If you are a foreigner intending to purchase property in Malaysia on a sub-sale basis (e.g. not directly from a developer), you may need to factor in other related incidental costs that will typically be incurred before purchasing a property, as most of these incidental costs will need to be paid in full to the solicitor handling your matter simultaneously upon signing of the agreement. This cash outlay required is in addition to the balance first 10% of the purchase price that is usually payable on signing. This article will take you through some of the major incidental costs that may be applicable to you as a purchaser.
Real Estate Negotiator’s Fees
Either a seller or a purchaser (or both!) can engage the services of a real estate agent and pay the standard fee prescribed by the Valuers, Appraisers, Estate Agents and Property Managers Act 1981. In Malaysia, the real estate negotiator’s fees or commission is typically paid by the seller. However, if the purchaser wishes to engage their own real estate negotiator to represent their exclusive interests, the negotiator’s fees are set at a maximum of 3% of the property’s sale price. If there are 2 different real estate negotiators, the fees are usually shared on a co-broking basis.
For peace of mind, the purchaser can verify if the real estate negotiator is registered with the Malaysian Institute of Estate Agents (MIEA). You can do an online search here. Purchasers may also request that the negotiator produce his REN Tag, which is an identification issued to a negotiator providing details about the negotiator and his company. This tag should typically be worn by the negotiator whilst on duty.
Property Valuer’s Fees
If a loan is required to finance the property purchase, the bank will insist on a professional valuation report to be prepared by a licensed property valuer. The fees payable for the valuation report is chargeable on a decreasing scale ranging from 0.25% to 0.04% of the property value. Your banker providing the loan can usually introduce a valuer to you. As for timing of payment, the valuer’s fees typically need to be paid directly to the valuer after the valuation report is delivered. This can sometimes happen after the sale and purchase agreement is signed, when the purchaser has full certainty that the transaction is proceeding ahead.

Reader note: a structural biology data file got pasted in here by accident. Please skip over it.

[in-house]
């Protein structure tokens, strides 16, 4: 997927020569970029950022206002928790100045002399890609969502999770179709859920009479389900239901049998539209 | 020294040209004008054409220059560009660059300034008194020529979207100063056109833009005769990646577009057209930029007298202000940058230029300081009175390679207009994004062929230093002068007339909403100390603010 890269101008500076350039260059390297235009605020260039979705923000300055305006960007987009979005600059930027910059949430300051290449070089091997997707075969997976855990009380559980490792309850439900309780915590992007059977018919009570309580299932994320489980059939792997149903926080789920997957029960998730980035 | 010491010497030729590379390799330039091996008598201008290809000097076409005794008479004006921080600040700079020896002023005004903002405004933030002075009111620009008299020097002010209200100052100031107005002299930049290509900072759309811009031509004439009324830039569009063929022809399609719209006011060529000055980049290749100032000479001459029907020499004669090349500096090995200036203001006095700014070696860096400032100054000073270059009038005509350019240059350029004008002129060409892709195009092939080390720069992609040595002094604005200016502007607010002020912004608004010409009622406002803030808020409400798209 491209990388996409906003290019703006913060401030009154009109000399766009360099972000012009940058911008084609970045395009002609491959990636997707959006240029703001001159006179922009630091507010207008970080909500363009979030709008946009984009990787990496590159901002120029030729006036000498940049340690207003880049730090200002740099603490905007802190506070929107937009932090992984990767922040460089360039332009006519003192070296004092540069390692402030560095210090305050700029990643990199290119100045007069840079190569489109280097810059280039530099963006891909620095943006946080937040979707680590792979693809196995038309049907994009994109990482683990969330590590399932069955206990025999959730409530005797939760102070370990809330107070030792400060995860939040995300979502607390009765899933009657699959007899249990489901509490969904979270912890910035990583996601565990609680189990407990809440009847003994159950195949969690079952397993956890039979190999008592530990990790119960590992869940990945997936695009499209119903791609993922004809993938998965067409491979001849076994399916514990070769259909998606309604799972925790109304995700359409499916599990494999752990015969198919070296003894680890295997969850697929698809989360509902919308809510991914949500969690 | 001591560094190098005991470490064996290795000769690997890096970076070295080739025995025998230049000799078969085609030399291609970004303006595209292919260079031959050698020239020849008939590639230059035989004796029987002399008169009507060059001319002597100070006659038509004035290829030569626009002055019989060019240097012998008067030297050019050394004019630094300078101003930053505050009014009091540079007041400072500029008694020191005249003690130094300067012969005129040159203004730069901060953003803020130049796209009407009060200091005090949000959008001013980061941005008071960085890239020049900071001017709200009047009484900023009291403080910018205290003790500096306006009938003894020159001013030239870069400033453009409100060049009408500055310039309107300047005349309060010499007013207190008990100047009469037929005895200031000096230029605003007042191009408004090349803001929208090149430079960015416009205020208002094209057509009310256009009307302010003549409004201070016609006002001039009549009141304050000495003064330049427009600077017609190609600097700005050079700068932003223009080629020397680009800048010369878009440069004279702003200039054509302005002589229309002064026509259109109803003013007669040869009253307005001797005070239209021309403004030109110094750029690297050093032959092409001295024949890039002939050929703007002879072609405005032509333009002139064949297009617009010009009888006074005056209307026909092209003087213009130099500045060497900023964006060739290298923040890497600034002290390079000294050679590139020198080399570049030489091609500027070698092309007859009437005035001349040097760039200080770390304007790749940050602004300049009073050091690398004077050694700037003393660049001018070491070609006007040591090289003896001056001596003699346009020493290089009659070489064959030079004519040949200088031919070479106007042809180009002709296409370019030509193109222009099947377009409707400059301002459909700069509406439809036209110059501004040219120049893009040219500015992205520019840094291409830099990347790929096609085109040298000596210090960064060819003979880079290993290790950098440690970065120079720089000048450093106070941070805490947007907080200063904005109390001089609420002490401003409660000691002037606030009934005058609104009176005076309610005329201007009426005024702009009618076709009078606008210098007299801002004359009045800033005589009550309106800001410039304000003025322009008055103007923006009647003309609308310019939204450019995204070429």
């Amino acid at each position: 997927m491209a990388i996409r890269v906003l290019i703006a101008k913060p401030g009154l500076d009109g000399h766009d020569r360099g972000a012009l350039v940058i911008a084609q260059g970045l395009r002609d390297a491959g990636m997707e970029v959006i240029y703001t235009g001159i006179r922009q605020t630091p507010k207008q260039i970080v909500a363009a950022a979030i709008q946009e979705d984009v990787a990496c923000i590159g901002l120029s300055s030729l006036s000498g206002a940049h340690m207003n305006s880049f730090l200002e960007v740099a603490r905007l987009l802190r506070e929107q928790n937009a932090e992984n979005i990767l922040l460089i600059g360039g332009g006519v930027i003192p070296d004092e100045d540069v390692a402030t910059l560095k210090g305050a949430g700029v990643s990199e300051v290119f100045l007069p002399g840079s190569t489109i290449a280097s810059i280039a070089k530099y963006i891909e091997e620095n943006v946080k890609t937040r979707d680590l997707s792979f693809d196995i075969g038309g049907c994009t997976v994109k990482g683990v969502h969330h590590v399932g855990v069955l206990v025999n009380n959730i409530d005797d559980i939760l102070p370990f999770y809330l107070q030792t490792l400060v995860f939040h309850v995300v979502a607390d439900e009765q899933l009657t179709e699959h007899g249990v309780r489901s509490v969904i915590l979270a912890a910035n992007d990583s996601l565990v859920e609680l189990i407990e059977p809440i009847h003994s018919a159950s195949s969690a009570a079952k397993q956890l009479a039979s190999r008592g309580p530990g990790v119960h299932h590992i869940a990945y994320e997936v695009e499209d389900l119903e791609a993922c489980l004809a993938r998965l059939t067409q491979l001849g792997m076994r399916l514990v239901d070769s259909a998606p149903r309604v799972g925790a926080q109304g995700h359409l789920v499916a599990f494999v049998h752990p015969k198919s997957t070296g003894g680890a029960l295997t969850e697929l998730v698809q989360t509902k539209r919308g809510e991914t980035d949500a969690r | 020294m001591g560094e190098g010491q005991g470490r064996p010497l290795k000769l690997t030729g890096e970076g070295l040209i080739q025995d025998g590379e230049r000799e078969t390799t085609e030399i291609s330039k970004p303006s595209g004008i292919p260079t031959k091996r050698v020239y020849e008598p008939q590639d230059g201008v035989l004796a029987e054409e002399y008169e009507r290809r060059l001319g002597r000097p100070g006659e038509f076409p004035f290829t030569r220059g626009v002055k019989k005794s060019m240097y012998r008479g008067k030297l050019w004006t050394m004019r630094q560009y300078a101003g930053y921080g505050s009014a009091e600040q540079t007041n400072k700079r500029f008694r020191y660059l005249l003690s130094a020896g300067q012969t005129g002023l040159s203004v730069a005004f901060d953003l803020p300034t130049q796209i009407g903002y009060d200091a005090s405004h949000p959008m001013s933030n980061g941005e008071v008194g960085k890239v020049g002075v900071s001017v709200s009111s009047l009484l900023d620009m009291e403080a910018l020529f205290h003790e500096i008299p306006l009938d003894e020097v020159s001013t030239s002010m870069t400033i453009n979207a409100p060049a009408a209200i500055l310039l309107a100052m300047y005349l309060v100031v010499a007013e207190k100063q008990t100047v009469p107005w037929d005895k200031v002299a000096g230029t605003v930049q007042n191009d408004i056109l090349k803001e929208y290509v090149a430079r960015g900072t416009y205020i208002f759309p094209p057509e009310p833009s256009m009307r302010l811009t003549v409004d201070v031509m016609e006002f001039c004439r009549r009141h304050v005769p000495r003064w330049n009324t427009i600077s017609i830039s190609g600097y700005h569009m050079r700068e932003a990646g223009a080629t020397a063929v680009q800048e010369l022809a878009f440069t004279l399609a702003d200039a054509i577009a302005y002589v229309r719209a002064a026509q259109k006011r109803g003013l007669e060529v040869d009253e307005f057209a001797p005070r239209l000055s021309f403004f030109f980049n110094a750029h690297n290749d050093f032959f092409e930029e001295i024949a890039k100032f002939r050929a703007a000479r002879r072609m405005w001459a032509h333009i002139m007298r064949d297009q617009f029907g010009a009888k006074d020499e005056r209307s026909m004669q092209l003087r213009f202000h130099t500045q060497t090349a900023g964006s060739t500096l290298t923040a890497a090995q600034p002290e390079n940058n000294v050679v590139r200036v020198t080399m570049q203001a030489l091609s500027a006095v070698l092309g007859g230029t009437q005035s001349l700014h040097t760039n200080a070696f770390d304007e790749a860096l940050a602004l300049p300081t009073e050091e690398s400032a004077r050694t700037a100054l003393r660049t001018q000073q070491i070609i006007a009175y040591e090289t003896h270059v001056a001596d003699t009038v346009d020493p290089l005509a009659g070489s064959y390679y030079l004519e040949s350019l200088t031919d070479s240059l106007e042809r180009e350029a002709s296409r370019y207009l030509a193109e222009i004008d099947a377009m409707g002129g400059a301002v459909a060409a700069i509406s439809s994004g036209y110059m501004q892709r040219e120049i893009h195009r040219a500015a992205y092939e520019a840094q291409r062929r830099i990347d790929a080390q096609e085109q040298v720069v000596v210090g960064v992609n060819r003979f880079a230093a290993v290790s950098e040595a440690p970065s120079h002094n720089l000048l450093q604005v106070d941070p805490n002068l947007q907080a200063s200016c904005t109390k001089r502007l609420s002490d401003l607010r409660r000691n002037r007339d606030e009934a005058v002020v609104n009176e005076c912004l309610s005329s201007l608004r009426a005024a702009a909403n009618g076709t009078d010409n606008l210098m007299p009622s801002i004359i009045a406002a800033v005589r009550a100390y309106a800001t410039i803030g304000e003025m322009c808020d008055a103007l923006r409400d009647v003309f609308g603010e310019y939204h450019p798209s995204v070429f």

The legal fees for the solicitors handling (i) the sale and purchase of property and separately (ii) the loan financing (if any), are imposed on a scale rate pursuant to the Solicitors Remuneration Order, which are based on the value of the property and loan financing amount respectively:
|Consideration or Adjudicated Value / Amount Secured or Financed||Scale of fees|
|For the first RM 500,000||1%|
|For the next RM 500,000||0.8%|
|For the next RM 2,000,000||0.7%|
|For the next RM 2,000,000||0.6%|
|For the next RM 2,500,000||0.5%|
|Where the consideration or the adjudicated value is in excess of RM 7,500,000||Negotiable on the excess (but shall not exceed 0.5% of such excess)|
Stamp duty is essentially a tax imposed on documents. When purchasing a property, stamp duty will be payable on various documents, some at nominal rates of RM 10, while others at ad valorem rates (effectively a %) based on the property value or the loan amount. The highest stamp duty rates are imposed on two main documents, the transfer instrument and the loan agreement.
Stamp duty on the transfer instrument used to convey ownership from seller to the purchaser will be imposed at stepped rates of 1% to 4% based on the value of the property. The stepped rates as at 2020 are as follows:
|First RM 100,000||1%|
|Next RM 400,000||2%|
|Next RM 500,000||3%|
|Anything above RM 1,000,000||4%|
The stamp duty for the loan facility agreement is imposed at a flat rate of 0.5% of the loan sum, if bank financing is obtained. There are, from time to time, stamp duty exemptions applicable on specific types of property purchasers. However, it is unlikely that such stamp duty exemptions will be extended or available to foreigner purchasers.
Registration & State Consent Fees
Registration fees are payable to the land authority for the purchase of properties with issued titles or strata titles. These fees are usually quite nominal.
However, in some states such as Selangor, the registration fees payable to the land authority are linked to the value of the property, which is capped at a maximum of RM 1,500. For foreign purchasers of property, separate fees or levies are payable to obtain ‘foreigner state consent’ and approvals as part of the acquisition process. In Johor, the levy payable can be as high as RM 20,000 or 2% of the property value, whichever is higher.
Therefore, as a foreigner purchasing any property in Malaysia, be prepared to set aside sufficient cash for the incidental costs that will be incurred depending on the specifics of your sub-sale transaction, to avoid any unanticipated cash outlays and worse, delays to your completion time frame which may result in late interest charges being payable to the seller.
This article was written by Shawn Ho (Partner) & Suzanne Fam (Senior Associate) from the corporate practice group of Donovan & Ho. Shawn leads the corporate practice group of Donovan & Ho, and has been recognised as a Notable Practitioner, whilst the firm has been recognised as a Notable Firm for Corporate and M&A by Asialaw Profiles 2020. We are also ranked as a Recommended Firm by IFLR1000 2020.
Our corporate practice group advises on corporate acquisitions, restructuring exercises, joint venture arrangements, shareholder agreements, employee share options and franchise businesses, Malaysia start-up founders and can assist with venture capital funds in Seed, Series A & B funding rounds. We also advise on property transactions and real-estate related tax planning. Feel free to contact us if you have any queries.